To this day, however, it is unclear what positive impacts tourism and engagement with North Korea has brought. For long, talks have periodically been held between North Korean and U.S. envoys and both current and former government officials, in unofficial settings. In recent times, they have focused on issues such as American detainees in North Korea, while North Korea has continued its nuclear and missile tests, reaching increasingly high levels of sophistication. American advocates of talks and negotiations with North Korea will face an even more difficult environment after Warmbier’s passing. There has been scattered chatter about the possibilities of a summit meeting between Donald Trump and Kim Jong-un. Most of it has been founded in naïve hope and mere speculation. Prospects for U.S. government engagement with North Korea seem even more dire now since the White House would be unlikely to want to grant favors to a regime whose treatment of one of its citizens caused the latter’s death.
Perhaps some in the North Korean power apparatus argued for his release far earlier, while more hardline forces refused until his health deteriorated to a point of no return. The North Korean healthcare system is far from any Western standards. At this point, however, all reasoning about the causes for North Korea’s actions are purely speculative. Perhaps, we will only know about the decisions that led to Warmbier’s death if the North Korean secret police archives are opened one day in the future.
Hey mom there’s something in the backroom I hope it’s not the creatures from above What if people knew that these were real I’d leave my closet door open all night I know the CIA would say What you hear is all hearsay I wish someone would tell me what was right – Blink-182 “Aliens Exist”
As Russian President Vladimir Putin aims his country’s missile defenses westward toward an ambiguous adversary, North Korea’s Kim Jong-un chipped a ballistic missile into Mr. Putin’s eastern backyard. On Sunday, 14 May, a North Korean ballistic missile launched from the Paekun-ri (aka Paegun) missile base located northwest of Pyongyang flew 700 kilometers in thirty minutes to land in the Sea of Japan—a mere 97 kilometers from Vladivostok, where Russia’s Pacific Fleet is home ported. The following day, the North Korean government identified the missile as a Hwasong-12, which first appeared in public at a mid-April military parade in Pyongyang. The official Rodong Sinmum news agency issued photographs purporting to show the launch, accompanied by a lengthy statement, which reads in part:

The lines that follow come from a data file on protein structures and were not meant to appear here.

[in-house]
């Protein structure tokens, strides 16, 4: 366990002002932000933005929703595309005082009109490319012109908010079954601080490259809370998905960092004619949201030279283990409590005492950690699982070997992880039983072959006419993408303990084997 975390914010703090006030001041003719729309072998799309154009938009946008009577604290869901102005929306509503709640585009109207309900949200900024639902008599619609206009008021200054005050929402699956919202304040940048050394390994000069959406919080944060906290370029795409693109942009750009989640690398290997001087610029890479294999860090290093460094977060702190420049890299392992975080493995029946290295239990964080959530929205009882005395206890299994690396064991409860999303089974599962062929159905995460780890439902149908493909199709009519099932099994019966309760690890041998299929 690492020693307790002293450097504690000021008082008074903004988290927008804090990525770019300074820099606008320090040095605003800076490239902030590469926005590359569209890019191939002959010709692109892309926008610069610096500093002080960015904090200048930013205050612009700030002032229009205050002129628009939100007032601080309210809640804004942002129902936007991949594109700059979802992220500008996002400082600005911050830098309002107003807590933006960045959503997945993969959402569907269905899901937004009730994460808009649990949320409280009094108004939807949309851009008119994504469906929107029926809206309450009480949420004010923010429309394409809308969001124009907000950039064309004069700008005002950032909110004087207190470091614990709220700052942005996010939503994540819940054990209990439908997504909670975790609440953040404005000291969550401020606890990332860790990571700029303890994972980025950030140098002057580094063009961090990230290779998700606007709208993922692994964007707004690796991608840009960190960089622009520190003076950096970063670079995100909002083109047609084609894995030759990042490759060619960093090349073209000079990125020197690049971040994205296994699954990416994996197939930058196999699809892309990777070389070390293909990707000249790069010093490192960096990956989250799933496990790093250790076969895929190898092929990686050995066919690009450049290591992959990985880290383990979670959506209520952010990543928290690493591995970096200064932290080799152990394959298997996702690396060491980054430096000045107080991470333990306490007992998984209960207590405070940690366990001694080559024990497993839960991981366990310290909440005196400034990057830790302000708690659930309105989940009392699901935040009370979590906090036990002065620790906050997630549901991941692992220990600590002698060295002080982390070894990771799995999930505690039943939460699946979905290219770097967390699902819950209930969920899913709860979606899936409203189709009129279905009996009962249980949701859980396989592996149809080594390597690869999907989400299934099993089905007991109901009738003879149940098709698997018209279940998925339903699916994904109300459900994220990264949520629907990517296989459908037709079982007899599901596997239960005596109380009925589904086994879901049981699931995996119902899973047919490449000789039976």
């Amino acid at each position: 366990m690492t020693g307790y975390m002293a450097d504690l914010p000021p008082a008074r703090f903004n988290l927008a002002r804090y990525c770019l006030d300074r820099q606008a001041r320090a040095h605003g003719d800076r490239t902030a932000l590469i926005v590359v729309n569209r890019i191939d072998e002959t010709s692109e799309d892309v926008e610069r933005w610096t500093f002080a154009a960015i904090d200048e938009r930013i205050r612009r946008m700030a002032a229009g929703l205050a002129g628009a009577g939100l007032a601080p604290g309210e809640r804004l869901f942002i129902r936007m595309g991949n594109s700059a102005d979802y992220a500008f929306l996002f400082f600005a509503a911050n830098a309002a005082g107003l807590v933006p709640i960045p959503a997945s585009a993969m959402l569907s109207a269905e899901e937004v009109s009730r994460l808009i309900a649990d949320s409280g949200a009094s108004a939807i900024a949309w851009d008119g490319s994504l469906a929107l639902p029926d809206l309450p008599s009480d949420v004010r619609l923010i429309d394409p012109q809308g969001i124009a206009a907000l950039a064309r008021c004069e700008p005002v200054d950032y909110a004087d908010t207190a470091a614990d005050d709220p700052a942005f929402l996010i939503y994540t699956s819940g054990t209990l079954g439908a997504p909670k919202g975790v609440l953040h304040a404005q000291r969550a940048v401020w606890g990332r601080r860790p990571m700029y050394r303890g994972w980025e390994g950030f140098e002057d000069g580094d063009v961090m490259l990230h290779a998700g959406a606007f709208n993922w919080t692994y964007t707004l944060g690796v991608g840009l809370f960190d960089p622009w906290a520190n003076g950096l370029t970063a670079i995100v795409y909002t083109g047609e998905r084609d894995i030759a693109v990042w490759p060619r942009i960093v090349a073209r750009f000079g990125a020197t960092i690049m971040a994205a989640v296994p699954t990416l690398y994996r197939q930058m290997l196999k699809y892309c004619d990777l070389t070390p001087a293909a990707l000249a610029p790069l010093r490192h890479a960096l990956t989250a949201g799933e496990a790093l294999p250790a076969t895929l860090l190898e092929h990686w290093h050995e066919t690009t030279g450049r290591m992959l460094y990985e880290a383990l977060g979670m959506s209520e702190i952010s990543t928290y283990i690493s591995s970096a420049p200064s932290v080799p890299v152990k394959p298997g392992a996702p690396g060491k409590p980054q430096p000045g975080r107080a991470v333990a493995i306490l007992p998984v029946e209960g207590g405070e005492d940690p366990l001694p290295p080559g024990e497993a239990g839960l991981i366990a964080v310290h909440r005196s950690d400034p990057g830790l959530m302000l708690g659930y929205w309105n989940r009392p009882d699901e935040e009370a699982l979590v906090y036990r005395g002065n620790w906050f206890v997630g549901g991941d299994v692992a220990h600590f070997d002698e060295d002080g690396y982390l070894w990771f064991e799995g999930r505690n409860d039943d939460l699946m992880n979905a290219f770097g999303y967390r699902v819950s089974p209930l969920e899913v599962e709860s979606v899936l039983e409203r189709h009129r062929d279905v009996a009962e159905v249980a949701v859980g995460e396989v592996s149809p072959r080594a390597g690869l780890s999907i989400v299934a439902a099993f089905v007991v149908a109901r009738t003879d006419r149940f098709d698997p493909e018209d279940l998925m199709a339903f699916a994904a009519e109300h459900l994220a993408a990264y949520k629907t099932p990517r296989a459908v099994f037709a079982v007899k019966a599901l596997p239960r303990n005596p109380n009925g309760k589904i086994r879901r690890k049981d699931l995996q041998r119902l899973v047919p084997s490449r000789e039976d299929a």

The most perfect weapon systems in the world will never become the eternal exclusive property of the U.S., [Kim Jong-un] said, expressing the belief that the day when the DPRK uses the similar retaliatory means will come. He continued that on this occasion, the U.S. had better see clearly whether the ballistic rockets of the DPRK pose actual threat to it or not. If the U.S. awkwardly attempts to provoke the DPRK, it will not escape from the biggest disaster in the history, he said, strongly warning the U.S. not to disregard or misjudge the reality that its mainland and Pacific operation region are in the DPRK’s sighting range for strike and that it has all powerful means for retaliatory strike.
The successful launch of the Hwasong-12 is important in and of itself, and also for what it may signify. Some experts question whether two earlier North Korean test launches conducted in October 2016 were in fact part of an intercontinental missile program and not tests of medium-range ballistic missiles.
It bears further consideration that the Hwasong-12 came within 100 kilometers of Vladivostok, and did so at a time when Mr. Putin was in Beijing attending the Chinese government’s “One Belt” (aka “Silk Road”) forum. According to one public report, Russia, only a few weeks earlier, deployed its S-400 Triumph [NATO reporting name: SA-21 Growler] air defense missile system to the border with North Korea south of Vladivostok.
Russia’s Far East
After Sunday’s Hwasong-12 launch, Mr. Putin said laconically, “There’s nothing good in this.” He elaborated that while “the launch did not pose a direct threat to us, it undoubtedly will further provoke conflict and isn’t a good thing.” He called the test “unacceptable” according to Regnum, continuing, “We need to return to dialogue with North Korea, stop threatening it, and find ways to solve these problems peacefully.”
We are categorically opposed to the expansion of the nuclear powers club, including on the Korean peninsula. We consider [the North Korean missile test] counterproductive and dangerous. On the other hand, so are gross violations of international law, regime change, and promoting an arms race with threats to invade.
The “no direct threat” line was echoed in Nezavisimaya gazeta, which wrote:
North Korea’s missiles fly in unpredictable ways. They do not always impact where their flight guidance system directs them. In principle, they can fall on Russian territory, something that would lead to unpredictable consequences. But Russian air defense and anti-missile defenses are on constant alert. If these missiles threaten our territory, they will be intercepted and destroyed.
It quoted a frequently cited Russian military analyst, Viktor Litovkin, who added:
The fact is North Korea doesn’t target its missiles towards Russia, it aims them toward the Sea of Japan. It therefore doesn’t pose a direct threat to us militarily, though politically, it certainly violates all applicable United Nations Security Council resolutions.